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SETLOCALE(3)		   Linux Programmer's Manual		  SETLOCALE(3)

       setlocale - set the current locale.

       #include	<locale.h>

       char *setlocale(int category, const char	*locale);

       The  setlocale()	function is used to set	or query the program's current

       If locale is not	NULL, the program's current locale is modified accord-
       ing  to the arguments.  The argument category determines	which parts of
       the program's current locale should be modified.

       LC_ALL for all of the locale.

	      for regular expression matching (it determines  the  meaning  of
	      range expressions	and equivalence	classes) and string collation.

	      for regular expression matching, character classification,  con-
	      version,	case-sensitive	comparison,  and  wide character func-

	      for localizable natural-language messages.

	      for monetary formatting.

	      for number formatting (such as the decimal point and  the	 thou-
	      sands separator).

	      for time and date	formatting.

       The  argument  locale is	a pointer to a character string	containing the
       required	setting	of category.  Such a string  is	 either	 a  well-known
       constant	 like "C" or "da_DK" (see below), or an	opaque string that was
       returned	by another call	of setlocale.

       If locale is "",	each part of the locale	that should be modified	is set
       according  to the environment variables.	The details are	implementation
       dependent.  For glibc, first (regardless	of category), the  environment
       variable	 LC_ALL	 is  inspected,	next the environment variable with the
       same name as the	category (LC_COLLATE, LC_CTYPE,	LC_MESSAGES,  LC_MONE-
       TARY,  LC_NUMERIC,  LC_TIME) and	finally	the environment	variable LANG.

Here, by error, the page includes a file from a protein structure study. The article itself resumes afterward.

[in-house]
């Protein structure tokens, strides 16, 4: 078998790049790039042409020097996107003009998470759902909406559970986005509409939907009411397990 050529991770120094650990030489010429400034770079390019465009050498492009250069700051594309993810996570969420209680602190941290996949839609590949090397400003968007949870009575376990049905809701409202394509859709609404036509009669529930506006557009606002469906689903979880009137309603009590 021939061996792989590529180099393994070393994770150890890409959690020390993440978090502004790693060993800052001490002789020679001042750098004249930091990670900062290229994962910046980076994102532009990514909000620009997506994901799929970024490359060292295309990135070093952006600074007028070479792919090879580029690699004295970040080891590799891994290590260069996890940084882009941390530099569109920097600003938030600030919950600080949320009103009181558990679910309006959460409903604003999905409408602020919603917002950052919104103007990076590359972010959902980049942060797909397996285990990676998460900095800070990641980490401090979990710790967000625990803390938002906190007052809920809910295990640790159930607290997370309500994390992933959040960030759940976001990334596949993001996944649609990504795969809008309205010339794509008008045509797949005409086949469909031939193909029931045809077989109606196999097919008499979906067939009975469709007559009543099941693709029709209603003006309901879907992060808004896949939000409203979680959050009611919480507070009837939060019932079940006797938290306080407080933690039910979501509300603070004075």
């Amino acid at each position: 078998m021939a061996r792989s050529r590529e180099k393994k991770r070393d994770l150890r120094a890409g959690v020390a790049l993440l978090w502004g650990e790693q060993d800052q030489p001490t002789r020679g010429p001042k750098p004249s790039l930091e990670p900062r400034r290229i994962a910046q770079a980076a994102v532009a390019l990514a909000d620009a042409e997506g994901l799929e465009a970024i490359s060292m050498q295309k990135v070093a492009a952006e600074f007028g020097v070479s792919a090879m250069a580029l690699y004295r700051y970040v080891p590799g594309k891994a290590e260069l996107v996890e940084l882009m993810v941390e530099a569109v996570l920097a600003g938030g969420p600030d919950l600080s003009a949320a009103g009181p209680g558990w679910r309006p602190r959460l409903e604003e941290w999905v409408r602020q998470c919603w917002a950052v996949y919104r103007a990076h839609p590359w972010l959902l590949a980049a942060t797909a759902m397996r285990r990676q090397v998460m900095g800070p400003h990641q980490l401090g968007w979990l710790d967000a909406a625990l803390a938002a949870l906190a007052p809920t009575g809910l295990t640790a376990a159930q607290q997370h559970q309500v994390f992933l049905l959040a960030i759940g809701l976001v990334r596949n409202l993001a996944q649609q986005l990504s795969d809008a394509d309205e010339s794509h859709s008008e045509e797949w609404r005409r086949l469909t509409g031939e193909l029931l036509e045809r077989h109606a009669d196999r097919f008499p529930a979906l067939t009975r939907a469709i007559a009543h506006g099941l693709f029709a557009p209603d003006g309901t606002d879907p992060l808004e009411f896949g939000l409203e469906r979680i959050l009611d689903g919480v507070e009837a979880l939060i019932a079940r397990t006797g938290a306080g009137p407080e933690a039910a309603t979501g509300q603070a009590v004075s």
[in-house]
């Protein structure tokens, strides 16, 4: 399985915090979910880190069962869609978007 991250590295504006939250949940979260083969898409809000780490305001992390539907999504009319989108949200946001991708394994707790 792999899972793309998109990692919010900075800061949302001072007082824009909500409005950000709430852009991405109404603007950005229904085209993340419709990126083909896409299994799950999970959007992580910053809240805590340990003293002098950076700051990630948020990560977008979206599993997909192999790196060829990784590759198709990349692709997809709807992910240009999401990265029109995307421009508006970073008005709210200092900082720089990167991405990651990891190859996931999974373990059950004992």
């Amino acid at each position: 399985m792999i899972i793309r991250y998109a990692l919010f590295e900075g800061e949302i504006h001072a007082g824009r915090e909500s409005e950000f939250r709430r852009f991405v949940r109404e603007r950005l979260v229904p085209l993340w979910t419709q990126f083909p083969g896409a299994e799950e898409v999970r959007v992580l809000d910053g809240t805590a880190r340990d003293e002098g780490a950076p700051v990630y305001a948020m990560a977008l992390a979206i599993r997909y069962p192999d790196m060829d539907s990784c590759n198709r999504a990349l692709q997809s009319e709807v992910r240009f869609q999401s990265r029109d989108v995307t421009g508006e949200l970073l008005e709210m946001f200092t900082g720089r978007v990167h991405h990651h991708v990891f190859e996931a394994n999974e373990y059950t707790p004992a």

The first existing environment variable is used.	 If its	value is not a
       valid  locale  specification,  the  locale  is unchanged, and setlocale
       returns NULL.

       The locale "C" or "POSIX" is a portable locale; its LC_CTYPE part  cor-
       responds	to the 7-bit ASCII character set.

       A  locale  name	is  typically  of the form language[_territory][.code-
       set][@modifier],	where language is an ISO 639 language code,  territory
       is an ISO 3166 country code, and	codeset	is a character set or encoding
       identifier like ISO-8859-1 or UTF-8.   For  a  list  of	all  supported
       locales,	try "locale -a", cf. locale(1).

       If locale is NULL, the current locale is	only queried, not modified.

       On  startup of the main program,	the portable "C" locale	is selected as
       default.	 A program may be made portable	to all locales by calling set-
       locale(LC_ALL,  "" ) after program  initialization, by using the	values
       returned	from a localeconv() call for locale -  dependent  information,
       by  using the multi-byte	and wide character functions for text process-
       ing if MB_CUR_MAX > 1, and by using strcoll(), wcscoll()	or  strxfrm(),
       wcsxfrm() to compare strings.

       A  successful  call to setlocale() returns an opaque string that	corre-
       sponds to the locale set.  This string may be allocated in static stor-
       age.   The  string  returned  is	 such that a subsequent	call with that
       string and its associated  category  will  restore  that	 part  of  the
       process's  locale.  The	return	value is NULL if the request cannot be

       ANSI C, POSIX.1

       Linux (that is,	GNU  libc)  supports  the  portable  locales  "C"  and
       "POSIX".	  In  the good old days	there used to be support for the Euro-
       pean Latin-1 "ISO-8859-1" locale	(e.g. in libc-4.5.21 and libc-4.6.27),
       and  the	 Russian  "KOI-8"  (more  precisely, "koi-8r") locale (e.g. in
       libc-4.6.27),	so    that    having	an    environment     variable
       LC_CTYPE=ISO-8859-1 sufficed to make isprint() return the right answer.
       These days non-English speaking Europeans have to work  a  bit  harder,
       and must	install	actual locale files.

       locale(1),  localedef(1),  strcoll(3), isalpha(3), localeconv(3), strf-
       time(3),	charsets(4), locale(7),	nl_langinfo(3)

GNU				  1999-07-04			  SETLOCALE(3)


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